Periodontal disease, also known as gum disease, is a common dental condition that affects one out of every two American adults aged 30 and over. That is quite a significant number. In fact, periodontitis is the leading cause of tooth loss in adults in the developed world. But the threat of gum disease goes beyond teeth. Periodontitis has also been linked to an increased risk of conditions as varied as Alzheimer’s Disease, rheumatoid arthritis, pancreatic cancer, diabetes, stroke, heart disease and more! Considering that it is so common, you may find yourself wondering, “Could I have gum disease?” Dr. Elizabeth Duling of Owen’s Cross Roads, AL would like to help you recognize the warning signs of periodontitis as the sooner it’s diagnosed, the easier it is to treat.
What Is Periodontal Disease?
Periodontal means “around the tooth.” Periodontal disease, also called periodontitis, is the disease of the gum tissues that surround the teeth and the jawbone that anchors the teeth in place. It starts with bacteria in the mouth, and, if untreated, it can end with tooth loss.
Causes of Periodontal Disease
The main cause of periodontal disease is bacteria in plaque that is left untreated. The bacteria in our mouths bond with mucus and other particles to form plaque on teeth. The plaque that isn’t removed by brushing and flossing hardens and forms tartar.
To get rid of the bacteria, our immune systems release defense cells that cause areas around the teeth to become inflamed. As our gums swell, they pull away from the teeth creating little pockets that allow more bacteria to settle in.
Other factors that could lead to periodontal disease include:
- Smoking/tobacco use
- Hormonal changes (puberty, pregnancy, or menopause)
- Certain illnesses
- Poor nutrition
- Clenching or grinding teeth
Stages Of Periodontal Disease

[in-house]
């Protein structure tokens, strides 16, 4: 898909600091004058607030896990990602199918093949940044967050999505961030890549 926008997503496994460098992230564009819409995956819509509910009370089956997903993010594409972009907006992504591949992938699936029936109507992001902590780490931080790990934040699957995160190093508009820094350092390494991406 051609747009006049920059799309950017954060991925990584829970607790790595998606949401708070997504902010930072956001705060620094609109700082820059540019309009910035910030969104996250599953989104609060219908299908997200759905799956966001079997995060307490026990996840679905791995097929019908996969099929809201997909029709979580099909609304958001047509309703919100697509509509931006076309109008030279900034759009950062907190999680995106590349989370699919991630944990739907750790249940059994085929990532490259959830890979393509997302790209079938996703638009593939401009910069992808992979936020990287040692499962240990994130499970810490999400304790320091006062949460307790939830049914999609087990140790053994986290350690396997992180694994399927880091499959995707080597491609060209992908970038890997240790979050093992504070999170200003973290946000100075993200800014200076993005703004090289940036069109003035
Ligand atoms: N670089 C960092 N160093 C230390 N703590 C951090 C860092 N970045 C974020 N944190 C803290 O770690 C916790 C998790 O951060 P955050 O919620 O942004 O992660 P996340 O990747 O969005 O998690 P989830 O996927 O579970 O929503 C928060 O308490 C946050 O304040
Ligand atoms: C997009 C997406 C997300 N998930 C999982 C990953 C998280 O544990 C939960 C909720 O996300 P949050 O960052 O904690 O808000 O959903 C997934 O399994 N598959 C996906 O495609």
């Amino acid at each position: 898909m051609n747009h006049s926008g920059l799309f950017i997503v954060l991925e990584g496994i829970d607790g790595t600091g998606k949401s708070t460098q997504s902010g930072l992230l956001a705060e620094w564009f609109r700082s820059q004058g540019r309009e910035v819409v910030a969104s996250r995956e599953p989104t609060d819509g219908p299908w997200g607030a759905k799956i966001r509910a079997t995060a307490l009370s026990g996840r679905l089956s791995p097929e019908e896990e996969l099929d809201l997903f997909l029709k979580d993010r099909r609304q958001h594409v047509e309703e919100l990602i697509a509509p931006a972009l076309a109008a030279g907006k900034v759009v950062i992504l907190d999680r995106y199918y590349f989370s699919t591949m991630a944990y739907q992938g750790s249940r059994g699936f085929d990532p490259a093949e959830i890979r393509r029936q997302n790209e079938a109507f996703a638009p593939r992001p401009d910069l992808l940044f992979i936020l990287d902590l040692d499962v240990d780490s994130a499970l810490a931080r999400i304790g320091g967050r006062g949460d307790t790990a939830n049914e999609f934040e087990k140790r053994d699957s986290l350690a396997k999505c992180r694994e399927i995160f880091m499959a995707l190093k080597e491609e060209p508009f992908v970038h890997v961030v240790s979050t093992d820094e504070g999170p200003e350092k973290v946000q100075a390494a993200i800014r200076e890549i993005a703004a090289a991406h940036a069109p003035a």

Gingivitis is inflammation of the gums without loss of bone. It is a mild and reversible form of periodontitis, but not all gingivitis progresses to periodontitis. Plaque builds up on teeth and gums become inflamed, but teeth are still firmly planted in sockets. If left untreated, gum inflammation can lead to gum disease.
Periodontal disease is when the destruction has reached the underlying bone. The pockets created by gum inflammation deepen and more gum tissue and bone are affected. Eventually, due to loss of support, the teeth can become loose and fall out.
What Are the Symptoms of Periodontal Disease?
- Gums that bleed easily while brushing and flossing.
- Swollen or tender gums.
- Gums that pull away from teeth.
- Changes in the way teeth fit together upon biting down.
- Deep pockets between teeth and gums.
- Loose or shifting teeth.
- Pus between your teeth and gums.
- Persistent bad breath or bad taste in the mouth.
- New spaces developing between your teeth.
When You Should See a Dentist
Periodontal disease can be painless; some people don’t even know they have it. A periodontal evaluation with x-rays is the best way to find and treat gum disease. If it’s been a while since you’ve been to the dentist, or if you are experiencing any of the symptoms above, see your dentist soon. Taking care of your periodontal disease now not only improves the health of your mouth but can also have a positive effect on your overall health.
Dr. Duling in Owen’s Cross Roads, AL wants to help you prevent, diagnose, and treat periodontal disease. Regular cleanings and check-ups combined with minimally invasive treatments will protect your teeth and gums from periodontal disease for years to come. Your bleeding gums might be a sign of periodontal disease. Don’t wait to find out! Contact us online today to schedule an appointment or call 256.202.4186.